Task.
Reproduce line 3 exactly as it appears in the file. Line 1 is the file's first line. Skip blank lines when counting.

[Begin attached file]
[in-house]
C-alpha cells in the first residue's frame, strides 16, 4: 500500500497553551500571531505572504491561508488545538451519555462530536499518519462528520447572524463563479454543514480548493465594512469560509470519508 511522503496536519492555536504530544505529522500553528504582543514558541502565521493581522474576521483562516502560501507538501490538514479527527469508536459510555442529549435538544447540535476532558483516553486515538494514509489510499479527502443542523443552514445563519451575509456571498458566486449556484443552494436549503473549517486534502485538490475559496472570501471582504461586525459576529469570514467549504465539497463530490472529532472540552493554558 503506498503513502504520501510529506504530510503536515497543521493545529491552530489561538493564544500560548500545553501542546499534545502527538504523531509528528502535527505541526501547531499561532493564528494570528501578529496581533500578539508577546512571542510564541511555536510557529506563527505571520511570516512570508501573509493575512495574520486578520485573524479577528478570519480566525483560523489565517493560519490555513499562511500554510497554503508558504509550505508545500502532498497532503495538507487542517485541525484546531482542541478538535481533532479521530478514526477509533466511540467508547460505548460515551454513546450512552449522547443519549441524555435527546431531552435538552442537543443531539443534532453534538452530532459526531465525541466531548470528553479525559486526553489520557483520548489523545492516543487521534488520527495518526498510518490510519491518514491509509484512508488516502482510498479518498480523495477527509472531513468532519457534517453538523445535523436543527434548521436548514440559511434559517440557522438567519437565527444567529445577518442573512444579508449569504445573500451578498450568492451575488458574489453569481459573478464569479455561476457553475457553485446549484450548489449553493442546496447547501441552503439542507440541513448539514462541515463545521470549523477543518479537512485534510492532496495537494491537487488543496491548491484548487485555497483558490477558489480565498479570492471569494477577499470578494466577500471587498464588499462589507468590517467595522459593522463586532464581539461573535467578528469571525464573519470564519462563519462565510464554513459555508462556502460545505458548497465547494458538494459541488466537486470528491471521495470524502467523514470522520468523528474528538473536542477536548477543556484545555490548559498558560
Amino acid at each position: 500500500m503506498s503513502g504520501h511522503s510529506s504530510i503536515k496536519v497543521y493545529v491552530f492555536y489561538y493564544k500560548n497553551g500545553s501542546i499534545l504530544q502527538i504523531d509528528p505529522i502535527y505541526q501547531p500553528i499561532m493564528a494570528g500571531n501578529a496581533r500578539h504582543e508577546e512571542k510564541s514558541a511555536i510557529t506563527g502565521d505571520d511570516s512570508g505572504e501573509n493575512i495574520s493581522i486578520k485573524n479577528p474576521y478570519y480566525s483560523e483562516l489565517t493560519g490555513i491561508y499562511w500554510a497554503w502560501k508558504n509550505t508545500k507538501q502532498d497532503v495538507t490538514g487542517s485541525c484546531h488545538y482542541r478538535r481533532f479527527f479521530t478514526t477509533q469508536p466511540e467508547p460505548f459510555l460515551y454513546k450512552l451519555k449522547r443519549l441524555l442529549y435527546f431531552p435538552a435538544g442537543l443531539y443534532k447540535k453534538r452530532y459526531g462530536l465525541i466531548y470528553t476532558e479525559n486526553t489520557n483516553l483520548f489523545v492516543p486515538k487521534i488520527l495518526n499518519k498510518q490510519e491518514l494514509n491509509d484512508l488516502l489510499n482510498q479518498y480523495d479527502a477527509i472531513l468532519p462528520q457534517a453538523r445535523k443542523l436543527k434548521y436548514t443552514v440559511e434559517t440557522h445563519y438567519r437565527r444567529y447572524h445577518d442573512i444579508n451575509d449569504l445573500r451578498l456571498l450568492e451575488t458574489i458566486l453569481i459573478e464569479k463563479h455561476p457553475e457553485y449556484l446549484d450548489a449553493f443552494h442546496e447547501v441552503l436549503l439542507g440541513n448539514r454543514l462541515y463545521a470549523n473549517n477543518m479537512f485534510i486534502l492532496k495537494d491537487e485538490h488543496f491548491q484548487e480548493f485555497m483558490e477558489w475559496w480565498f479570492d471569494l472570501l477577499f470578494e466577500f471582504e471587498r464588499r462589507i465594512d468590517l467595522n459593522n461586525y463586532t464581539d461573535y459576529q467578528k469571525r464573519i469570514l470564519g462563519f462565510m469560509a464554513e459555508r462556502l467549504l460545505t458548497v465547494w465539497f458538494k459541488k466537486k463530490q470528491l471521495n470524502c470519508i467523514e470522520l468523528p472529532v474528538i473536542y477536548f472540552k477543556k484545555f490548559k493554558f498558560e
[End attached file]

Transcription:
Amino acid at each position: 500500500m503506498s503513502g504520501h511522503s510529506s504530510i503536515k496536519v497543521y493545529v491552530f492555536y489561538y493564544k500560548n497553551g500545553s501542546i499534545l504530544q502527538i504523531d509528528p505529522i502535527y505541526q501547531p500553528i499561532m493564528a494570528g500571531n501578529a496581533r500578539h504582543e508577546e512571542k510564541s514558541a511555536i510557529t506563527g502565521d505571520d511570516s512570508g505572504e501573509n493575512i495574520s493581522i486578520k485573524n479577528p474576521y478570519y480566525s483560523e483562516l489565517t493560519g490555513i491561508y499562511w500554510a497554503w502560501k508558504n509550505t508545500k507538501q502532498d497532503v495538507t490538514g487542517s485541525c484546531h488545538y482542541r478538535r481533532f479527527f479521530t478514526t477509533q469508536p466511540e467508547p460505548f459510555l460515551y454513546k450512552l451519555k449522547r443519549l441524555l442529549y435527546f431531552p435538552a435538544g442537543l443531539y443534532k447540535k453534538r452530532y459526531g462530536l465525541i466531548y470528553t476532558e479525559n486526553t489520557n483516553l483520548f489523545v492516543p486515538k487521534i488520527l495518526n499518519k498510518q490510519e491518514l494514509n491509509d484512508l488516502l489510499n482510498q479518498y480523495d479527502a477527509i472531513l468532519p462528520q457534517a453538523r445535523k443542523l436543527k434548521y436548514t443552514v440559511e434559517t440557522h445563519y438567519r437565527r444567529y447572524h445577518d442573512i444579508n451575509d449569504l445573500r451578498l456571498l450568492e451575488t458574489i458566486l453569481i459573478e464569479k463563479h455561476p457553475e457553485y449556484l446549484d450548489a449553493f443552494h442546496e447547501v441552503l436549503l439542507g440541513n448539514r454543514l462541515y463545521a470549523n473549517n477543518m479537512f485534510i486534502l492532496k495537494d491537487e485538490h488543496f491548491q484548487e480548493f485555497m483558490e477558489w475559496w480565498f479570492d471569494l472570501l477577499f470578494e466577500f471582504e471587498r464588499r462589507i465594512d468590517l467595522n459593522n461586525y463586532t464581539d461573535y459576529q467578528k469571525r464573519i469570514l470564519g462563519f462565510m469560509a464554513e459555508r462556502l467549504l460545505t458548497v465547494w465539497f458538494k459541488k466537486k463530490q470528491l471521495n470524502c470519508i467523514e470522520l468523528p472529532v474528538i473536542y477536548f472540552k477543556k484545555f490548559k493554558f498558560e